The New York Times is pushing back against talking points circulated by presumptive Democratic nominee Joe Biden's presidential campaign that the paper says inaccurately cite its reporting to rebut a sexual assault allegation.
The talking points, whose existence was first reported Monday evening by BuzzFeed News, "inaccurately suggest" that the paper's investigation into the allegation detailed by a former Biden aide, Tara Reade, did not happen, the Times said Wednesday.
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"BuzzFeed reported on the existence of talking points being circulated by the Biden campaign that inaccurately suggest a New York Times investigation found that Tara Reade’s allegation ‘did not happen,'" Danielle Rhoades Ha, the paper's vice president of communications, told the Washington Free Beacon in an email. "Our investigation made no conclusion either way."
The Biden campaign is asking supporters to lean into the Times report as evidence of Biden’s innocence. "In this case, a thorough review by the New York Times has led to the truth: this incident did not happen," they say.
The Times, however, made clear in its April 12 story on the allegations that it was unable to reach a definitive conclusion about the veracity of Reade's claims. The paper's reporters spoke both to former colleagues of the alleged victim who said they didn't recall the incident as well as to friends who said that Reade detailed Biden's sexual advances at the time.
"As BuzzFeed correctly reported, our story found three former Senate aides whom Reade said she complained to contemporaneously, all of whom either did not remember the incident or said that it did not happen," Rhoades Ha said. "The story also included former interns who remembered Reade suddenly changing roles and no longer overseeing them, which took place during the same time period that Reade said she was abruptly reassigned. The Times also spoke to a friend who said Reade told her the details of the allegation at the time; another friend and Reade’s brother say she told them of a traumatic sexual incident involving Biden."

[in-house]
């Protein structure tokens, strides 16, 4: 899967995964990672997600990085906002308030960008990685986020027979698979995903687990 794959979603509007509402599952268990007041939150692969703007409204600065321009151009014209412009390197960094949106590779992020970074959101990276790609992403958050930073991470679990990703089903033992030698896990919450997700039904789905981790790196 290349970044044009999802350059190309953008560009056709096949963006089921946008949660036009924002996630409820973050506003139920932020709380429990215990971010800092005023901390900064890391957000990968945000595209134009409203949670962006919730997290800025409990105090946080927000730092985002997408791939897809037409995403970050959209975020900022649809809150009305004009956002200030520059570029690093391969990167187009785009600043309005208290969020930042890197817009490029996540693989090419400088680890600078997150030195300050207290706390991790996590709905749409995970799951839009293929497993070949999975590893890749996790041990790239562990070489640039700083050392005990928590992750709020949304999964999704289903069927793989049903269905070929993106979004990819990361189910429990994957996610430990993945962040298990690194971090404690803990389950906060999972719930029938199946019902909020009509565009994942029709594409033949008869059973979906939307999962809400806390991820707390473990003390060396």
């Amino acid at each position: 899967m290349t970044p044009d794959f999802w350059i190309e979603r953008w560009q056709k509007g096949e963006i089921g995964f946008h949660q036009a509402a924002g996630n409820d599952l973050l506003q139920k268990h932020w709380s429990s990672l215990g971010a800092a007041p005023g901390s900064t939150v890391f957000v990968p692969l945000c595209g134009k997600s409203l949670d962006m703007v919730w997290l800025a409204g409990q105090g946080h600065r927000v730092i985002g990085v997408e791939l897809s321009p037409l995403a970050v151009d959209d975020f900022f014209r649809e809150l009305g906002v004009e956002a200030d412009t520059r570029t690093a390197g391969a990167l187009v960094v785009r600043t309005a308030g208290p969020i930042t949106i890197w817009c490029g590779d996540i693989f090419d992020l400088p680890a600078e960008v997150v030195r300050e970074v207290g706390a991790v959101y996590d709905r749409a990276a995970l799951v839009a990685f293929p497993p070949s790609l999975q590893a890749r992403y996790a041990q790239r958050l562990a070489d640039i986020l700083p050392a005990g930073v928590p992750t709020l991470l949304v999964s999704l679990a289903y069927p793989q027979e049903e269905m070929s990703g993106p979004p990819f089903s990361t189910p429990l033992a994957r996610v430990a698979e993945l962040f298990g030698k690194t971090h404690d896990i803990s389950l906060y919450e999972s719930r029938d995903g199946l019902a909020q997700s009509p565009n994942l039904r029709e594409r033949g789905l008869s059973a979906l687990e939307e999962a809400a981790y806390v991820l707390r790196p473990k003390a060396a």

Though Biden has yet to comment directly on the allegations, his campaign has vigorously denied them. The campaign's talking points have been parroted by Biden supporters Stacey Abrams and Sen. Amy Klobuchar (D., Minn.), who are under consideration as vice presidential nominees. Both women referenced the Times report in when offering statements of support for the embattled vice president.
Since the Times story was published, additional witnesses have emerged to corroborate Reade's claims in on-the-record interviews.
Reade's former neighbor, Lynda LaCasse, told Business Insider that Reade confided in her about the sexual assault in the mid-1990s.
"This happened, and I know it did because I remember talking about it," LaCasse said, adding that she nonetheless plans to vote for Biden in the upcoming election.
The Times report on Reade's allegation was edited after its publication to remove a reference to Biden's "hugs, kisses and touching that women previously said made them uncomfortable." Dean Baquet, the paper's executive editor, said the edit was made after a request from the Biden campaign, which "thought that the phrasing was awkward and made it look like there were other instances in which he had been accused of sexual misconduct."